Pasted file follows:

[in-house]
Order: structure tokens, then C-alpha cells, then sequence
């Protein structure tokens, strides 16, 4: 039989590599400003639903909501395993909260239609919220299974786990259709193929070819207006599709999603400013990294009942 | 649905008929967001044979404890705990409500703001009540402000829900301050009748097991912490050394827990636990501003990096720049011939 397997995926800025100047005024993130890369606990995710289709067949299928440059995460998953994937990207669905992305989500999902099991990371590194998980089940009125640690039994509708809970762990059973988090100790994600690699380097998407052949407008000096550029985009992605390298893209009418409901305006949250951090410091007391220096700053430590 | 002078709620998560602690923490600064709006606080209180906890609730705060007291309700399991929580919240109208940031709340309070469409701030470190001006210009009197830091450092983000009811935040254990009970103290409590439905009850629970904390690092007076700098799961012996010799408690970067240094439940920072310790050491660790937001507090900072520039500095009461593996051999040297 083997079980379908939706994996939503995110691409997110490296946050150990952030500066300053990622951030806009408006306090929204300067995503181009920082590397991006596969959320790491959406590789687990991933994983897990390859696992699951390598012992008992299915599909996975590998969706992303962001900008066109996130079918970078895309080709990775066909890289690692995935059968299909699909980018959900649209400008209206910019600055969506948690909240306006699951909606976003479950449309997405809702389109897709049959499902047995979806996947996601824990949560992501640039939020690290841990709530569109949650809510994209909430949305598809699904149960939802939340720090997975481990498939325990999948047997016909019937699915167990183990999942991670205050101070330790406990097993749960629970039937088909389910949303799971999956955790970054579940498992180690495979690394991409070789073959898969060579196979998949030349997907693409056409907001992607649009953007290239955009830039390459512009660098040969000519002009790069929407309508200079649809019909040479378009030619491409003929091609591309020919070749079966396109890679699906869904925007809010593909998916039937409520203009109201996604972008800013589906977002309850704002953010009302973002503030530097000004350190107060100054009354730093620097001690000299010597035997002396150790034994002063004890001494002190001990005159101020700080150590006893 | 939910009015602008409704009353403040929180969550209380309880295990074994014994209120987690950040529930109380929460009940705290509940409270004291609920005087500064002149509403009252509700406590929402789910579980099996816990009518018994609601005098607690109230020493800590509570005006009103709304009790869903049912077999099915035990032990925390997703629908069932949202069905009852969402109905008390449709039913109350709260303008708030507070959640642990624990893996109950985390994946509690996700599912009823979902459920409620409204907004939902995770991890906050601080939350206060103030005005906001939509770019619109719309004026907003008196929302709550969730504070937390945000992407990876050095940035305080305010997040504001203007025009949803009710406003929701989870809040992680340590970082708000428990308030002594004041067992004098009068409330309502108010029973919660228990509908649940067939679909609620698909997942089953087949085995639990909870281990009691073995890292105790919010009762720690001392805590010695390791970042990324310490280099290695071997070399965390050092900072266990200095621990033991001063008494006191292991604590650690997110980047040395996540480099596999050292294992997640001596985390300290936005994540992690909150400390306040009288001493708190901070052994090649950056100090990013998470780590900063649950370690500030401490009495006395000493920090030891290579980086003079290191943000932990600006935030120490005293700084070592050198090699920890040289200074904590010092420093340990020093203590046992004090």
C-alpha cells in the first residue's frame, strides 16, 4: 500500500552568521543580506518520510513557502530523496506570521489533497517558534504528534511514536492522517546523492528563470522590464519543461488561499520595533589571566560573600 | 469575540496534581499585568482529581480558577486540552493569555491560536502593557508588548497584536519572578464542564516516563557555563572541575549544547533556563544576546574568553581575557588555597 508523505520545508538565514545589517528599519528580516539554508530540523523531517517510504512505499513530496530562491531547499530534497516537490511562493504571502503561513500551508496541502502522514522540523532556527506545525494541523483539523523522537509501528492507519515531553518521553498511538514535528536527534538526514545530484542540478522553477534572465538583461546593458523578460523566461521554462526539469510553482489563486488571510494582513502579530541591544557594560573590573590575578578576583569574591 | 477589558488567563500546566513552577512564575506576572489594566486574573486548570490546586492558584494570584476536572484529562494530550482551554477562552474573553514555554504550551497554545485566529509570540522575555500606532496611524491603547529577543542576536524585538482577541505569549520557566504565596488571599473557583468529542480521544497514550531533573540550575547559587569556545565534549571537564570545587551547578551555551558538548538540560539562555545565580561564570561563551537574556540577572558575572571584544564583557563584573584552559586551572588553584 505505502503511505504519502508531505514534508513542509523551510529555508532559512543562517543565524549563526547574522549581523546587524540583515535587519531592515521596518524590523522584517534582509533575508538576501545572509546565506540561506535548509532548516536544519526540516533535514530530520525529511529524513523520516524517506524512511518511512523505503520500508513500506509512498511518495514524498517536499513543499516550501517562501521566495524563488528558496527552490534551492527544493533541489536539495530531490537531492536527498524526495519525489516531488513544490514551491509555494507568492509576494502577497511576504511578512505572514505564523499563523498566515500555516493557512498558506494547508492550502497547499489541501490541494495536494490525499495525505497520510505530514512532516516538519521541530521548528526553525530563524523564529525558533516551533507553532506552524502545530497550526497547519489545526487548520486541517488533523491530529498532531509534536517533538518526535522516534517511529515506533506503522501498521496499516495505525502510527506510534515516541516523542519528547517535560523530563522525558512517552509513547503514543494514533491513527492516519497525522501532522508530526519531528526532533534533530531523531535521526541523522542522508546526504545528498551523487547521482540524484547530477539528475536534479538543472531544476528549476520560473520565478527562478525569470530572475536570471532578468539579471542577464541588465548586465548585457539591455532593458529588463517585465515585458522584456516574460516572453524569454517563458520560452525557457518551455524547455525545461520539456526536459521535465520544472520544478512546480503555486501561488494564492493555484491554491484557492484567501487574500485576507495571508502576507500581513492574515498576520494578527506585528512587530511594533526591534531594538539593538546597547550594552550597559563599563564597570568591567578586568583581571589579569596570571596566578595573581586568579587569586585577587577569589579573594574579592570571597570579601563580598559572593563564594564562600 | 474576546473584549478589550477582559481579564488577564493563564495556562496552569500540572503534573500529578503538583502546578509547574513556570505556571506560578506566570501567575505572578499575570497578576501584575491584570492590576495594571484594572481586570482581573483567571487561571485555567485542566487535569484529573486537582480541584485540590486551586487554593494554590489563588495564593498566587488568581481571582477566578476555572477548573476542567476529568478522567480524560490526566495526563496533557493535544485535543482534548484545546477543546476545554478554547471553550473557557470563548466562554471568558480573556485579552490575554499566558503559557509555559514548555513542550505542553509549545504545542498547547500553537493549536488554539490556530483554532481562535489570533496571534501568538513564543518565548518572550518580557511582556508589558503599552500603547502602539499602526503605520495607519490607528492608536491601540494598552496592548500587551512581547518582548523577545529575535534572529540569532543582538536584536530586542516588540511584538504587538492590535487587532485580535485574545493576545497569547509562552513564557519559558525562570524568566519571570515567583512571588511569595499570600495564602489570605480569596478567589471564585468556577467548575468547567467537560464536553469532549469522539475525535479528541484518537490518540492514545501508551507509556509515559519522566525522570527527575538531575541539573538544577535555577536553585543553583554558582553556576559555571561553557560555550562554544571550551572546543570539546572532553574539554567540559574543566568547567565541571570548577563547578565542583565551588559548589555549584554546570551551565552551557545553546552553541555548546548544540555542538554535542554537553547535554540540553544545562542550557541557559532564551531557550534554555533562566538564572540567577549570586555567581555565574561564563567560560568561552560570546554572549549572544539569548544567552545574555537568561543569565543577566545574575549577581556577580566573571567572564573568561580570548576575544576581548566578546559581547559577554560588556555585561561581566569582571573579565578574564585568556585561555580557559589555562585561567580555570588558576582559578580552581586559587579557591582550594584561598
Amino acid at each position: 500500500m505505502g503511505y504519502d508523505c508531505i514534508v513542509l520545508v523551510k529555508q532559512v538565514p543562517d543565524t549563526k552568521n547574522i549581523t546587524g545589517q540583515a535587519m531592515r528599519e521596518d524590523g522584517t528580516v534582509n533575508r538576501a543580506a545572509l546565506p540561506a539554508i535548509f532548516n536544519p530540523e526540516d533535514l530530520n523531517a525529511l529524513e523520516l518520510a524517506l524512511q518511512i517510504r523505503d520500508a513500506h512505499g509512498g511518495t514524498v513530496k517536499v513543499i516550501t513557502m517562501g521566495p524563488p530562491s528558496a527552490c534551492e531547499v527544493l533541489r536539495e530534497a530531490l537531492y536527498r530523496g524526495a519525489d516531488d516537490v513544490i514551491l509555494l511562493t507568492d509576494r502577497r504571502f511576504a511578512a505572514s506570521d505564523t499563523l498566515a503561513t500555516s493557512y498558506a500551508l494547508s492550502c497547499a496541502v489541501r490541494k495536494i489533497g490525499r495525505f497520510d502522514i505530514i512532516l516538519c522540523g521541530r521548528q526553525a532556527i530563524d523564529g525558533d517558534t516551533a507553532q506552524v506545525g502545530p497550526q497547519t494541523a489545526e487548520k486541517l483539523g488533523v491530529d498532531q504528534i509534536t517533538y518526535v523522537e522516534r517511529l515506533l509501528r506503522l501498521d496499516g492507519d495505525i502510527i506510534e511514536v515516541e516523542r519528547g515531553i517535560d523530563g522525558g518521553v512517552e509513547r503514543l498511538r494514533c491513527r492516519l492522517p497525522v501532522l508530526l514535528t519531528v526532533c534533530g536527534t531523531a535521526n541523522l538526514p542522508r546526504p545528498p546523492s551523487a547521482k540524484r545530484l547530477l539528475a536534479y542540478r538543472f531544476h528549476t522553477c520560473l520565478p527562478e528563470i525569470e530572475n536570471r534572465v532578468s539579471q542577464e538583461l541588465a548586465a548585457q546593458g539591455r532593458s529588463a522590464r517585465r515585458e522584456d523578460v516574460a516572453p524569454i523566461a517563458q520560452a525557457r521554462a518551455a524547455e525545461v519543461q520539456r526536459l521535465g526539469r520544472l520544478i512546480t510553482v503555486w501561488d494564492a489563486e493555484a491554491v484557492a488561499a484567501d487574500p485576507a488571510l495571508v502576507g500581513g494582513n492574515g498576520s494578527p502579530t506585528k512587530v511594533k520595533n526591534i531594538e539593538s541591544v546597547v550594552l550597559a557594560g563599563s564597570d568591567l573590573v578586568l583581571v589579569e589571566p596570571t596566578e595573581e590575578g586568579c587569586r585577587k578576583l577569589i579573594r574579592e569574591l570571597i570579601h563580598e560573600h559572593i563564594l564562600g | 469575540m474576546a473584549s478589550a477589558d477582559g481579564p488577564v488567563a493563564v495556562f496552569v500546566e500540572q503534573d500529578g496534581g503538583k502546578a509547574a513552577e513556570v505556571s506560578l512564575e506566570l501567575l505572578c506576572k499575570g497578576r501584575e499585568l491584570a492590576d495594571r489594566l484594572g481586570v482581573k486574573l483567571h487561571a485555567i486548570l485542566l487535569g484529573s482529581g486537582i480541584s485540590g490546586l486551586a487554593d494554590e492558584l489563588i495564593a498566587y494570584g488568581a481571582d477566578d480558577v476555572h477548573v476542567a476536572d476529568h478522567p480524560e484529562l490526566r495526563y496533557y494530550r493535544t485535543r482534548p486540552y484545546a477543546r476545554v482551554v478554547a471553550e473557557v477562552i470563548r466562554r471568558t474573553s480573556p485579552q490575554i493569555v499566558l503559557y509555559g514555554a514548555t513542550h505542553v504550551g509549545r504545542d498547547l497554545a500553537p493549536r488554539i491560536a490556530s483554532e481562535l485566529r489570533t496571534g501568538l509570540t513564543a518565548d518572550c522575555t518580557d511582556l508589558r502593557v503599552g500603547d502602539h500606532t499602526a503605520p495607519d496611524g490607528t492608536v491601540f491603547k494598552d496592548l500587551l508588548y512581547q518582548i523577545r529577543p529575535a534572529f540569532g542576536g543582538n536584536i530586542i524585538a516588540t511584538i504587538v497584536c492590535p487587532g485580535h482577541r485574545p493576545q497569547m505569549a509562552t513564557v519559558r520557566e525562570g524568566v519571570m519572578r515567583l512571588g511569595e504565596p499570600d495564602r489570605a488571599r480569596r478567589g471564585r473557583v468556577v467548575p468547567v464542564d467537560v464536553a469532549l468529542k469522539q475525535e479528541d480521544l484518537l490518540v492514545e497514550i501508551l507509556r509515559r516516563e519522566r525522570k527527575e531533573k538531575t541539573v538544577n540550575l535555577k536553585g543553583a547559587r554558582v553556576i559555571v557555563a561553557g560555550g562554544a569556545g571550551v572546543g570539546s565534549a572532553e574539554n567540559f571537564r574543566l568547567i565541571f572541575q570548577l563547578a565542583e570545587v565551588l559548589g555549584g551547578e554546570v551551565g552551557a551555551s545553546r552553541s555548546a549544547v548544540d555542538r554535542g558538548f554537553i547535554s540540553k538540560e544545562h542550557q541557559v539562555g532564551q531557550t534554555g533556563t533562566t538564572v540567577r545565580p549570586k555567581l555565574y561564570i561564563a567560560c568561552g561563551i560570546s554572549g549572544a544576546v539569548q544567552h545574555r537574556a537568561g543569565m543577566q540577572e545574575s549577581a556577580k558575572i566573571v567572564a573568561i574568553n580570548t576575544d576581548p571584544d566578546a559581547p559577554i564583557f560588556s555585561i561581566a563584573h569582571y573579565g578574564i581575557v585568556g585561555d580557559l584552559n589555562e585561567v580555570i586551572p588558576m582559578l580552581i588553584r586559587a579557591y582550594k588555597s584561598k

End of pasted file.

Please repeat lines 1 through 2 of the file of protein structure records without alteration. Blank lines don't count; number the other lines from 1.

[in-house]
Order: structure tokens, then C-alpha cells, then sequence